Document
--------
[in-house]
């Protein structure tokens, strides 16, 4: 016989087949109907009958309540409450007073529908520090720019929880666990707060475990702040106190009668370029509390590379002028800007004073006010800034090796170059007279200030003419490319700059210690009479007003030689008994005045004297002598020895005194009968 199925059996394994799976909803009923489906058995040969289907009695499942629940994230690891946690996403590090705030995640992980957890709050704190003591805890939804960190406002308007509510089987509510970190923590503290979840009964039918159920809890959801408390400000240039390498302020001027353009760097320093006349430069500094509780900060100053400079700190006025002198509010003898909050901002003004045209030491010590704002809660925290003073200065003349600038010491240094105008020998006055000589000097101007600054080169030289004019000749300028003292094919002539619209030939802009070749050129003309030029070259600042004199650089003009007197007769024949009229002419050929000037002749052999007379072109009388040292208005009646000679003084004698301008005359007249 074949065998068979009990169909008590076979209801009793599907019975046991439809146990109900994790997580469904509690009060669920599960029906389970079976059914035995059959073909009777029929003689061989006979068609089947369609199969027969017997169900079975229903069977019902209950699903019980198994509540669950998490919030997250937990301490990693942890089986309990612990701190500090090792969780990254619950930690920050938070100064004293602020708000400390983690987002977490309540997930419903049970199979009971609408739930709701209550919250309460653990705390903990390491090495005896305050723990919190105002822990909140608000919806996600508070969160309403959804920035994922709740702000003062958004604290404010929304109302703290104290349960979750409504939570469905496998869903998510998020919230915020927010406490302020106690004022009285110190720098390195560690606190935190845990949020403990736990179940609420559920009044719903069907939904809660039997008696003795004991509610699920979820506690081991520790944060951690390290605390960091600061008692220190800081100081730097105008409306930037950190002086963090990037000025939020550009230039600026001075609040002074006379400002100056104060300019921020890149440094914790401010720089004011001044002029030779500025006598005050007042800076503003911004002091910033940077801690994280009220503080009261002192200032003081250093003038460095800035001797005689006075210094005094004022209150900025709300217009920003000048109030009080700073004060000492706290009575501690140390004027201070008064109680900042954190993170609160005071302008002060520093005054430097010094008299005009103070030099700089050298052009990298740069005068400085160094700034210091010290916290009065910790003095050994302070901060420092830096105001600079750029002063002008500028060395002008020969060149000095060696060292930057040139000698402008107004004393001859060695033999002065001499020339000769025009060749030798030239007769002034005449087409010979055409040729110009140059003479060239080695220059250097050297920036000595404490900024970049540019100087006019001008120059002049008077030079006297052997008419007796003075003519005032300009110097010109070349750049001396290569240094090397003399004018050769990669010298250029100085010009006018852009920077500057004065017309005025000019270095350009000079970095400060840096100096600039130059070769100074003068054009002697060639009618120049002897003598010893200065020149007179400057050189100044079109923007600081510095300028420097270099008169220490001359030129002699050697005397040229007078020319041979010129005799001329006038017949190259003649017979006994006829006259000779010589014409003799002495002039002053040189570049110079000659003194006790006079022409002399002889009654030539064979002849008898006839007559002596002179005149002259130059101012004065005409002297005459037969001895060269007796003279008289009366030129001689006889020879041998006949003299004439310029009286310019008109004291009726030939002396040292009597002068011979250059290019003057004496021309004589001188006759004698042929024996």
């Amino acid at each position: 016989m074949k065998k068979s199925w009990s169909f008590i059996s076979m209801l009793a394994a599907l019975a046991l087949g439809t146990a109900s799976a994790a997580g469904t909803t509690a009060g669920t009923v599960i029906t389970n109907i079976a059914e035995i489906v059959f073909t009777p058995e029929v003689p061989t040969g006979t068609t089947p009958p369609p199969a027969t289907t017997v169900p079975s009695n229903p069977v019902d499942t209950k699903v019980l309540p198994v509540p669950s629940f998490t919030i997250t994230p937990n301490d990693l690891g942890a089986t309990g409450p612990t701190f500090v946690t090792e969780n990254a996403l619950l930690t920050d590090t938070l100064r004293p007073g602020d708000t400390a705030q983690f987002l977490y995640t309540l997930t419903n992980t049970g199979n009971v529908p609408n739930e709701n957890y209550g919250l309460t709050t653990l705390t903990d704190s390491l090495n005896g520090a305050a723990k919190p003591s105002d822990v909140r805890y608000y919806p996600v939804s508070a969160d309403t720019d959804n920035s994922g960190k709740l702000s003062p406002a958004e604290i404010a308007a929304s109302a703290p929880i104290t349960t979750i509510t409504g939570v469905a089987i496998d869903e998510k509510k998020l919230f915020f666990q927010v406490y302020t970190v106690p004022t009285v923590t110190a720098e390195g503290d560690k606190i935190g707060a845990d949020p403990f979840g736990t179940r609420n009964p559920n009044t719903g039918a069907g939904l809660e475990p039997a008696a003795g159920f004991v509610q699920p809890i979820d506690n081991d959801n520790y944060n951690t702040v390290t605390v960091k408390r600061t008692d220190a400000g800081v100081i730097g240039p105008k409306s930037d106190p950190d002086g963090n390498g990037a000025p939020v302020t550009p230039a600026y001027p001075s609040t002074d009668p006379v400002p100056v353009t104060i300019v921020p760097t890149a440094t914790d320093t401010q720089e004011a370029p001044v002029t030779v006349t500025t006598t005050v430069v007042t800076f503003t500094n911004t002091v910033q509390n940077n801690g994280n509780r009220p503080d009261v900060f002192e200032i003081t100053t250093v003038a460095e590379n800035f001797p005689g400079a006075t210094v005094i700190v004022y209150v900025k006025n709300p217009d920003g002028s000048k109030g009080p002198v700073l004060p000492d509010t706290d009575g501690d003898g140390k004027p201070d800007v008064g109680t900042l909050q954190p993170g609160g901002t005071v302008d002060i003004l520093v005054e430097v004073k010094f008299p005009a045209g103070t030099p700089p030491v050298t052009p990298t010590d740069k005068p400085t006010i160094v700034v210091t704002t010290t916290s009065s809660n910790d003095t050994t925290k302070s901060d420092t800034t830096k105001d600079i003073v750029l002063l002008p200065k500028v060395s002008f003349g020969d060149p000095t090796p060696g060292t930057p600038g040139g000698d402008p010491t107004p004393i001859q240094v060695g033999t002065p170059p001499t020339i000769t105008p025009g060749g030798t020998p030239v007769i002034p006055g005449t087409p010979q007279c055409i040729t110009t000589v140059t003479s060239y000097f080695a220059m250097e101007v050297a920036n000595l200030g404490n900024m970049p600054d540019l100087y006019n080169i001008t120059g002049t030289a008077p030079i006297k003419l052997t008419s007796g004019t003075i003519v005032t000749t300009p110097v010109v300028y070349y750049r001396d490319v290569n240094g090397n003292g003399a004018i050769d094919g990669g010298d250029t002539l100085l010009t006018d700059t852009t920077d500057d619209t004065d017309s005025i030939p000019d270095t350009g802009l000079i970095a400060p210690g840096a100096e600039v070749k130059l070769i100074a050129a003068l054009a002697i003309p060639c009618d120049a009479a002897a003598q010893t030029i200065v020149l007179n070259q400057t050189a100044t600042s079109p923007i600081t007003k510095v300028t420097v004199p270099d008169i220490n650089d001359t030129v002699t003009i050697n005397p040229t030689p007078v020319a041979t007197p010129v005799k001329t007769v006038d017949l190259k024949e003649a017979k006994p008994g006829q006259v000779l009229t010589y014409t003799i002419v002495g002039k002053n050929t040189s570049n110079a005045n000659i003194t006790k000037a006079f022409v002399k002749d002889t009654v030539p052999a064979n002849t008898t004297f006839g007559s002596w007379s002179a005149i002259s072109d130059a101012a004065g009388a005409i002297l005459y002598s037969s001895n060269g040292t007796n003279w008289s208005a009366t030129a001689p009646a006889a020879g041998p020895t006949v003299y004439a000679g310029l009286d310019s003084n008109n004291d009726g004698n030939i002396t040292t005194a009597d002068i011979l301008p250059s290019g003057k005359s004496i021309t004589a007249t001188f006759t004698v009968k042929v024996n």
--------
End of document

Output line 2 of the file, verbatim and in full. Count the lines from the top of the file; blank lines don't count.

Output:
């Protein structure tokens, strides 16, 4: 016989087949109907009958309540409450007073529908520090720019929880666990707060475990702040106190009668370029509390590379002028800007004073006010800034090796170059007279200030003419490319700059210690009479007003030689008994005045004297002598020895005194009968 199925059996394994799976909803009923489906058995040969289907009695499942629940994230690891946690996403590090705030995640992980957890709050704190003591805890939804960190406002308007509510089987509510970190923590503290979840009964039918159920809890959801408390400000240039390498302020001027353009760097320093006349430069500094509780900060100053400079700190006025002198509010003898909050901002003004045209030491010590704002809660925290003073200065003349600038010491240094105008020998006055000589000097101007600054080169030289004019000749300028003292094919002539619209030939802009070749050129003309030029070259600042004199650089003009007197007769024949009229002419050929000037002749052999007379072109009388040292208005009646000679003084004698301008005359007249 074949065998068979009990169909008590076979209801009793599907019975046991439809146990109900994790997580469904509690009060669920599960029906389970079976059914035995059959073909009777029929003689061989006979068609089947369609199969027969017997169900079975229903069977019902209950699903019980198994509540669950998490919030997250937990301490990693942890089986309990612990701190500090090792969780990254619950930690920050938070100064004293602020708000400390983690987002977490309540997930419903049970199979009971609408739930709701209550919250309460653990705390903990390491090495005896305050723990919190105002822990909140608000919806996600508070969160309403959804920035994922709740702000003062958004604290404010929304109302703290104290349960979750409504939570469905496998869903998510998020919230915020927010406490302020106690004022009285110190720098390195560690606190935190845990949020403990736990179940609420559920009044719903069907939904809660039997008696003795004991509610699920979820506690081991520790944060951690390290605390960091600061008692220190800081100081730097105008409306930037950190002086963090990037000025939020550009230039600026001075609040002074006379400002100056104060300019921020890149440094914790401010720089004011001044002029030779500025006598005050007042800076503003911004002091910033940077801690994280009220503080009261002192200032003081250093003038460095800035001797005689006075210094005094004022209150900025709300217009920003000048109030009080700073004060000492706290009575501690140390004027201070008064109680900042954190993170609160005071302008002060520093005054430097010094008299005009103070030099700089050298052009990298740069005068400085160094700034210091010290916290009065910790003095050994302070901060420092830096105001600079750029002063002008500028060395002008020969060149000095060696060292930057040139000698402008107004004393001859060695033999002065001499020339000769025009060749030798030239007769002034005449087409010979055409040729110009140059003479060239080695220059250097050297920036000595404490900024970049540019100087006019001008120059002049008077030079006297052997008419007796003075003519005032300009110097010109070349750049001396290569240094090397003399004018050769990669010298250029100085010009006018852009920077500057004065017309005025000019270095350009000079970095400060840096100096600039130059070769100074003068054009002697060639009618120049002897003598010893200065020149007179400057050189100044079109923007600081510095300028420097270099008169220490001359030129002699050697005397040229007078020319041979010129005799001329006038017949190259003649017979006994006829006259000779010589014409003799002495002039002053040189570049110079000659003194006790006079022409002399002889009654030539064979002849008898006839007559002596002179005149002259130059101012004065005409002297005459037969001895060269007796003279008289009366030129001689006889020879041998006949003299004439310029009286310019008109004291009726030939002396040292009597002068011979250059290019003057004496021309004589001188006759004698042929024996």